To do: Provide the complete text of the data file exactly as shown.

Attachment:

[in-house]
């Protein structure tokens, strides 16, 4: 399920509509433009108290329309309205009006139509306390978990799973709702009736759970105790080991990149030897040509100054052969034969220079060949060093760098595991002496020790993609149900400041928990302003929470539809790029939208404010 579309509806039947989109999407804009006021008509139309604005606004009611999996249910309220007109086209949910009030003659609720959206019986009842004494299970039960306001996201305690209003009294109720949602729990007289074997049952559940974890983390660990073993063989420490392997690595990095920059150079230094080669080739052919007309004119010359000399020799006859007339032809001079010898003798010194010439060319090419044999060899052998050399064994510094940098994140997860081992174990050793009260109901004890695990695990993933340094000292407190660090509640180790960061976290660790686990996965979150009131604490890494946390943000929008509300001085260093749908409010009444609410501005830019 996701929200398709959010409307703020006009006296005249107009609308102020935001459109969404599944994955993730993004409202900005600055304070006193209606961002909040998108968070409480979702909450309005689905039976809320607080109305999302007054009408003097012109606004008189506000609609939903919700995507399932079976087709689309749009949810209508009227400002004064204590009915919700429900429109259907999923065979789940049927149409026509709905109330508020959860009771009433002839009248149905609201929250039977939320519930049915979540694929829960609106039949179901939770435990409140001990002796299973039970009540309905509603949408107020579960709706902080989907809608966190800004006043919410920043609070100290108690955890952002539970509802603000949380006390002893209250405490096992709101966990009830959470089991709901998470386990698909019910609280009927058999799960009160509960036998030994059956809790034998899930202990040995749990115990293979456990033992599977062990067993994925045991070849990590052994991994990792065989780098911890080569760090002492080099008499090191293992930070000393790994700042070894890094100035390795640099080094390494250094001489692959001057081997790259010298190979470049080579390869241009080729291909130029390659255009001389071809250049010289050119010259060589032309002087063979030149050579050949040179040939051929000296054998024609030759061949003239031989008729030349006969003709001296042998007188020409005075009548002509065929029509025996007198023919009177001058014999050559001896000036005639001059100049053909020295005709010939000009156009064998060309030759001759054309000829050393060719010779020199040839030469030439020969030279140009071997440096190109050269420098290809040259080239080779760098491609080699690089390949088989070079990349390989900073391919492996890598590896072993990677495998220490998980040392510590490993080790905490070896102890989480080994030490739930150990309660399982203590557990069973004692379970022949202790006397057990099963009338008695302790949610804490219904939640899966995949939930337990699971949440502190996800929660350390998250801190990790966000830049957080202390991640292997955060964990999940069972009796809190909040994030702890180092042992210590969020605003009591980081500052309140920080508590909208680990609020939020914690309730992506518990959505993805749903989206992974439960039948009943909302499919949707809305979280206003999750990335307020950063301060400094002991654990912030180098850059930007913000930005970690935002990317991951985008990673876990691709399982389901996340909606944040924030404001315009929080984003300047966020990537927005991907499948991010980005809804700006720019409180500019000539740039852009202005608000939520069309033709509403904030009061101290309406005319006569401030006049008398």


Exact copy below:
[in-house]
């Protein structure tokens, strides 16, 4: 399920509509433009108290329309309205009006139509306390978990799973709702009736759970105790080991990149030897040509100054052969034969220079060949060093760098595991002496020790993609149900400041928990302003929470539809790029939208404010 579309509806039947989109999407804009006021008509139309604005606004009611999996249910309220007109086209949910009030003659609720959206019986009842004494299970039960306001996201305690209003009294109720949602729990007289074997049952559940974890983390660990073993063989420490392997690595990095920059150079230094080669080739052919007309004119010359000399020799006859007339032809001079010898003798010194010439060319090419044999060899052998050399064994510094940098994140997860081992174990050793009260109901004890695990695990993933340094000292407190660090509640180790960061976290660790686990996965979150009131604490890494946390943000929008509300001085260093749908409010009444609410501005830019 996701929200398709959010409307703020006009006296005249107009609308102020935001459109969404599944994955993730993004409202900005600055304070006193209606961002909040998108968070409480979702909450309005689905039976809320607080109305999302007054009408003097012109606004008189506000609609939903919700995507399932079976087709689309749009949810209508009227400002004064204590009915919700429900429109259907999923065979789940049927149409026509709905109330508020959860009771009433002839009248149905609201929250039977939320519930049915979540694929829960609106039949179901939770435990409140001990002796299973039970009540309905509603949408107020579960709706902080989907809608966190800004006043919410920043609070100290108690955890952002539970509802603000949380006390002893209250405490096992709101966990009830959470089991709901998470386990698909019910609280009927058999799960009160509960036998030994059956809790034998899930202990040995749990115990293979456990033992599977062990067993994925045991070849990590052994991994990792065989780098911890080569760090002492080099008499090191293992930070000393790994700042070894890094100035390795640099080094390494250094001489692959001057081997790259010298190979470049080579390869241009080729291909130029390659255009001389071809250049010289050119010259060589032309002087063979030149050579050949040179040939051929000296054998024609030759061949003239031989008729030349006969003709001296042998007188020409005075009548002509065929029509025996007198023919009177001058014999050559001896000036005639001059100049053909020295005709010939000009156009064998060309030759001759054309000829050393060719010779020199040839030469030439020969030279140009071997440096190109050269420098290809040259080239080779760098491609080699690089390949088989070079990349390989900073391919492996890598590896072993990677495998220490998980040392510590490993080790905490070896102890989480080994030490739930150990309660399982203590557990069973004692379970022949202790006397057990099963009338008695302790949610804490219904939640899966995949939930337990699971949440502190996800929660350390998250801190990790966000830049957080202390991640292997955060964990999940069972009796809190909040994030702890180092042992210590969020605003009591980081500052309140920080508590909208680990609020939020914690309730992506518990959505993805749903989206992974439960039948009943909302499919949707809305979280206003999750990335307020950063301060400094002991654990912030180098850059930007913000930005970690935002990317991951985008990673876990691709399982389901996340909606944040924030404001315009929080984003300047966020990537927005991907499948991010980005809804700006720019409180500019000539740039852009202005608000939520069309033709509403904030009061101290309406005319006569401030006049008398």